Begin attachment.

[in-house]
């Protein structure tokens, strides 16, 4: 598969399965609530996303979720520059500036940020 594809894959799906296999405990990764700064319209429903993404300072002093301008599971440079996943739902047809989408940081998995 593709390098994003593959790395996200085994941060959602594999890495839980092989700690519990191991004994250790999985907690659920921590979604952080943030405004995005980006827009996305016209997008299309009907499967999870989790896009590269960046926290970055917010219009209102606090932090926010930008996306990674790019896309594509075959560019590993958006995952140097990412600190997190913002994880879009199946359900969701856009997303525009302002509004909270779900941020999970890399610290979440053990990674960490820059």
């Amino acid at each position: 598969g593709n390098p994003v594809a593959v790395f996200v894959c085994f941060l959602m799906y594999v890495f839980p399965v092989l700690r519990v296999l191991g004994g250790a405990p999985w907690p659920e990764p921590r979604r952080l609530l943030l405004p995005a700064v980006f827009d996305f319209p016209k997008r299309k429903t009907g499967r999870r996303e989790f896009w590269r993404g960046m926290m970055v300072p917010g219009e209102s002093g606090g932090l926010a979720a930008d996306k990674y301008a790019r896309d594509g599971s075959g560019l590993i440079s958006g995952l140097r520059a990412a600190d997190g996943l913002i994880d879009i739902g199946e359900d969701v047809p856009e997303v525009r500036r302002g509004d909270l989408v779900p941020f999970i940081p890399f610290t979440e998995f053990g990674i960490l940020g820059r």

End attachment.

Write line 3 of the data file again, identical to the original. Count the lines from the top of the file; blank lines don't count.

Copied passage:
């Amino acid at each position: 598969g593709n390098p994003v594809a593959v790395f996200v894959c085994f941060l959602m799906y594999v890495f839980p399965v092989l700690r519990v296999l191991g004994g250790a405990p999985w907690p659920e990764p921590r979604r952080l609530l943030l405004p995005a700064v980006f827009d996305f319209p016209k997008r299309k429903t009907g499967r999870r996303e989790f896009w590269r993404g960046m926290m970055v300072p917010g219009e209102s002093g606090g932090l926010a979720a930008d996306k990674y301008a790019r896309d594509g599971s075959g560019l590993i440079s958006g995952l140097r520059a990412a600190d997190g996943l913002i994880d879009i739902g199946e359900d969701v047809p856009e997303v525009r500036r302002g509004d909270l989408v779900p941020f999970i940081p890399f610290t979440e998995f053990g990674i960490l940020g820059r």